Co-Op Advertising / Marketing Strategy / Last Modified: February 22, 2017

When two or more companies team up to pay for an advertising campaign, it's called co-op advertising. In most cases, this scenario ...

When two or more companies team up to pay for an advertising campaign, it's called co-op advertising. In most cases, this scenario involves a partnership between a manufacturer, supplier or distributor and a retailer. Usually, it's the manufacturer who either ponies up some cash or offers credits on its merchandise to encourage retailers to promote a particular product in the ad.

On the other end of the deal, retailers sometime must agree to purchase a certain amount of the advertised product to sell. Co-op advertising allows manufacturers to increase sales and brand recognition and to take advantage of more experienced marketers.

If you are a retailer, co-op advertising allows you to:

  1. Defray some of the cost of ad buys
  2. Create larger ads
  3. Advertise in new mediums
  4. Position your company for other types of partnership marketing efforts

Find co-op programs

Typically, it's the manufacturer who has a co-op program in place with set rates and requirements. It's up to you to find these programs and determine which ones make sense for your advertising efforts.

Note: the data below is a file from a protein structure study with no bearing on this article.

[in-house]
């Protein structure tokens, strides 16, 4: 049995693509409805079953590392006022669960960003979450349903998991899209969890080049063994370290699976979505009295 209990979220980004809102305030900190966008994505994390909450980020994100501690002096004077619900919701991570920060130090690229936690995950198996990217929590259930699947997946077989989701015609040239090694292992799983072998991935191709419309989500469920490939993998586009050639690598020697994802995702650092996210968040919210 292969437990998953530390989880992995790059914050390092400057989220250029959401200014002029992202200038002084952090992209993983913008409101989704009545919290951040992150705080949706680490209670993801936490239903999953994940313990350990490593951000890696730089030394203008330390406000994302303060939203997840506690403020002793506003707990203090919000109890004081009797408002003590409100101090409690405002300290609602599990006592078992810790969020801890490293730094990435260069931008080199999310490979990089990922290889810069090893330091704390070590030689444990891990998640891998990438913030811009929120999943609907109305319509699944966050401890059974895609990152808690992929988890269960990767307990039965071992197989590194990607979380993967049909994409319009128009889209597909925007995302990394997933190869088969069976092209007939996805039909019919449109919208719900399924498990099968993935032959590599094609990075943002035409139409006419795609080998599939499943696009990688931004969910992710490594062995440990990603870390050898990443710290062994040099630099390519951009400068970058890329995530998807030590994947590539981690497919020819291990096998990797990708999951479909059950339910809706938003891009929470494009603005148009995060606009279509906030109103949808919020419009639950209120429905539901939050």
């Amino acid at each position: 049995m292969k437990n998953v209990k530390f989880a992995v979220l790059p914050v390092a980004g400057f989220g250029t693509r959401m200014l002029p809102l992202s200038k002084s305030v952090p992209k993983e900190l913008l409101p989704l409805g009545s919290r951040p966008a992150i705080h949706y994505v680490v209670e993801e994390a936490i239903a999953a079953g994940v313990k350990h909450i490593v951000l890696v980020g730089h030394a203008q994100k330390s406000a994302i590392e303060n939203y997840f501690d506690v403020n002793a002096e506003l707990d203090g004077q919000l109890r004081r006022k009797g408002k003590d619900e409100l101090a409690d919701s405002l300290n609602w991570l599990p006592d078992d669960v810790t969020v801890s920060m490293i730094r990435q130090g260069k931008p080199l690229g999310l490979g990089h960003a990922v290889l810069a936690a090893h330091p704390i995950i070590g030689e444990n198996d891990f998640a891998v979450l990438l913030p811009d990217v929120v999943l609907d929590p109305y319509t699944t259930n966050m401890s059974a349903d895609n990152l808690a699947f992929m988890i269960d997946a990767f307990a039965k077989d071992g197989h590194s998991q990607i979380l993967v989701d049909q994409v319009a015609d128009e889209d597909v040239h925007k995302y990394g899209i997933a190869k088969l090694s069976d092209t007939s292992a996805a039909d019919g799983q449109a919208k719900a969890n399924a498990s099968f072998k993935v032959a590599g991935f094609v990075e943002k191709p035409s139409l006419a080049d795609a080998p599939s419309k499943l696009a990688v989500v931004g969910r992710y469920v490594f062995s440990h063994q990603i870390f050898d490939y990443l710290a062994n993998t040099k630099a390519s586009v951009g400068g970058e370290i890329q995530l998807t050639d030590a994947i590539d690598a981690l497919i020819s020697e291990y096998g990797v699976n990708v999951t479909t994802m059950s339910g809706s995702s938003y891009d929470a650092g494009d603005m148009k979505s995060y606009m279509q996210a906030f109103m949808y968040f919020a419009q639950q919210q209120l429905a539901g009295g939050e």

Set the terms

How much will manufacturers pay for a mention in a 30-second radio spot or for front-page positioning on a store circular? Will payment be in the form of cash or future purchase credits? Does the manufacturer demand exclusivity so that no competitor ads can be included? Be sure you know all the terms before agreeing to a co-op program with a manufacturer.
Small Business Administration (SBA), you'll find a sample listing in the YPA Co-op Advertising Handbook with the terms of a typical co-op program. Find more help at

Get “proof of performance”

Manufacturers will often require "proof of performance," evidence that the ad or ads ran and that you upheld your end of the agreement.

Measure your ROI

Track your co-op program like you would any ad spend. Monitor the numbers regularly to determine whether you should continue a particular partnership or perhaps even expand it.
Primer on Advertising includes a short section on ad tracking.
  • Once you've established a relationship with a manufacturer, look beyond media buys for opportunities to collaborate.
  • Consider doing a sweepstakes in conjunction with a manufacturer or have a manufacturer bundle a sample of its product with a parallel brand.

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